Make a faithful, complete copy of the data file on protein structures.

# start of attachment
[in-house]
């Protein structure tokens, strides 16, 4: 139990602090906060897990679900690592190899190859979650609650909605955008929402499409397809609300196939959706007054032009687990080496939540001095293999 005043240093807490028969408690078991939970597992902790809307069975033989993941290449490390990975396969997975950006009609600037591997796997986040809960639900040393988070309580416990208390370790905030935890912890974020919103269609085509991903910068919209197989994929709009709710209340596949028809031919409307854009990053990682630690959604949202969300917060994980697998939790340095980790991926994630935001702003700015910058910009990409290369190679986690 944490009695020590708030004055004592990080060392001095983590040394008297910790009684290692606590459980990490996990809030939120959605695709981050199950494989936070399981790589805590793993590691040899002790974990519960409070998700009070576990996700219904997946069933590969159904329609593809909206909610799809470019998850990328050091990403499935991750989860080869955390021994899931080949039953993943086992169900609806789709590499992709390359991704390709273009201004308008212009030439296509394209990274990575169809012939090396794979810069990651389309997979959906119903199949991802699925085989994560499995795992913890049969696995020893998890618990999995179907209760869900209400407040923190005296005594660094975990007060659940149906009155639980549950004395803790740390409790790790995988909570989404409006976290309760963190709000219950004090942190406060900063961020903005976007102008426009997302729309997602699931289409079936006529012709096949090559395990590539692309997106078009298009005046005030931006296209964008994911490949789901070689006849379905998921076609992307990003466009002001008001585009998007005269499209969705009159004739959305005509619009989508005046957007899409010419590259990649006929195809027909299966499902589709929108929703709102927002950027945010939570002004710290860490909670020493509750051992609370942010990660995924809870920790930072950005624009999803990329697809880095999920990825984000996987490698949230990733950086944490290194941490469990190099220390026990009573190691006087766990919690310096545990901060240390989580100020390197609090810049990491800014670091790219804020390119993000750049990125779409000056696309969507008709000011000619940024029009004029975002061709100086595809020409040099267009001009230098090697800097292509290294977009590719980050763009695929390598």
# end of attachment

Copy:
[in-house]
């Protein structure tokens, strides 16, 4: 139990602090906060897990679900690592190899190859979650609650909605955008929402499409397809609300196939959706007054032009687990080496939540001095293999 005043240093807490028969408690078991939970597992902790809307069975033989993941290449490390990975396969997975950006009609600037591997796997986040809960639900040393988070309580416990208390370790905030935890912890974020919103269609085509991903910068919209197989994929709009709710209340596949028809031919409307854009990053990682630690959604949202969300917060994980697998939790340095980790991926994630935001702003700015910058910009990409290369190679986690 944490009695020590708030004055004592990080060392001095983590040394008297910790009684290692606590459980990490996990809030939120959605695709981050199950494989936070399981790589805590793993590691040899002790974990519960409070998700009070576990996700219904997946069933590969159904329609593809909206909610799809470019998850990328050091990403499935991750989860080869955390021994899931080949039953993943086992169900609806789709590499992709390359991704390709273009201004308008212009030439296509394209990274990575169809012939090396794979810069990651389309997979959906119903199949991802699925085989994560499995795992913890049969696995020893998890618990999995179907209760869900209400407040923190005296005594660094975990007060659940149906009155639980549950004395803790740390409790790790995988909570989404409006976290309760963190709000219950004090942190406060900063961020903005976007102008426009997302729309997602699931289409079936006529012709096949090559395990590539692309997106078009298009005046005030931006296209964008994911490949789901070689006849379905998921076609992307990003466009002001008001585009998007005269499209969705009159004739959305005509619009989508005046957007899409010419590259990649006929195809027909299966499902589709929108929703709102927002950027945010939570002004710290860490909670020493509750051992609370942010990660995924809870920790930072950005624009999803990329697809880095999920990825984000996987490698949230990733950086944490290194941490469990190099220390026990009573190691006087766990919690310096545990901060240390989580100020390197609090810049990491800014670091790219804020390119993000750049990125779409000056696309969507008709000011000619940024029009004029975002061709100086595809020409040099267009001009230098090697800097292509290294977009590719980050763009695929390598």